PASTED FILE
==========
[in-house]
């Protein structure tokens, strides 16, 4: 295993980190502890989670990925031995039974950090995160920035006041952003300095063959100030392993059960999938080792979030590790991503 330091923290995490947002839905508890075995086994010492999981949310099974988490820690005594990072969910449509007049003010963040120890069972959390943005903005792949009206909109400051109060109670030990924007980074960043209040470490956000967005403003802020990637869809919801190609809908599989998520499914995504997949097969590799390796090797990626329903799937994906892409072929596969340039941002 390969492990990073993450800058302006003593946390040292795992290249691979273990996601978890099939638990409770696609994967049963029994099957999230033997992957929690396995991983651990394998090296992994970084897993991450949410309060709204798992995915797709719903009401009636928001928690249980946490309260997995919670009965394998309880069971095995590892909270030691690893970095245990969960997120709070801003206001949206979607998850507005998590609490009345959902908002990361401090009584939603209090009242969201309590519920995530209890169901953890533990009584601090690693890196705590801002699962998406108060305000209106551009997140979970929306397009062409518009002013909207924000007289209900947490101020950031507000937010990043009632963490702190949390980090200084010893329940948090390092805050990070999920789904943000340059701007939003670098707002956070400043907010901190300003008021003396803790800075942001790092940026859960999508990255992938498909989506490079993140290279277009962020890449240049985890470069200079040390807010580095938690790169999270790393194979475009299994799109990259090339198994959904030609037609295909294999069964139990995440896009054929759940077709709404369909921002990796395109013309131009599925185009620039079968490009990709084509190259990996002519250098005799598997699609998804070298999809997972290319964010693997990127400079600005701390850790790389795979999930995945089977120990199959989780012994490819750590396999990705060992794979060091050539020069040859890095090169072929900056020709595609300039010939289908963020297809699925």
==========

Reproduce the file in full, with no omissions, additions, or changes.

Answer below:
[in-house]
């Protein structure tokens, strides 16, 4: 295993980190502890989670990925031995039974950090995160920035006041952003300095063959100030392993059960999938080792979030590790991503 330091923290995490947002839905508890075995086994010492999981949310099974988490820690005594990072969910449509007049003010963040120890069972959390943005903005792949009206909109400051109060109670030990924007980074960043209040470490956000967005403003802020990637869809919801190609809908599989998520499914995504997949097969590799390796090797990626329903799937994906892409072929596969340039941002 390969492990990073993450800058302006003593946390040292795992290249691979273990996601978890099939638990409770696609994967049963029994099957999230033997992957929690396995991983651990394998090296992994970084897993991450949410309060709204798992995915797709719903009401009636928001928690249980946490309260997995919670009965394998309880069971095995590892909270030691690893970095245990969960997120709070801003206001949206979607998850507005998590609490009345959902908002990361401090009584939603209090009242969201309590519920995530209890169901953890533990009584601090690693890196705590801002699962998406108060305000209106551009997140979970929306397009062409518009002013909207924000007289209900947490101020950031507000937010990043009632963490702190949390980090200084010893329940948090390092805050990070999920789904943000340059701007939003670098707002956070400043907010901190300003008021003396803790800075942001790092940026859960999508990255992938498909989506490079993140290279277009962020890449240049985890470069200079040390807010580095938690790169999270790393194979475009299994799109990259090339198994959904030609037609295909294999069964139990995440896009054929759940077709709404369909921002990796395109013309131009599925185009620039079968490009990709084509190259990996002519250098005799598997699609998804070298999809997972290319964010693997990127400079600005701390850790790389795979999930995945089977120990199959989780012994490819750590396999990705060992794979060091050539020069040859890095090169072929900056020709595609300039010939289908963020297809699925």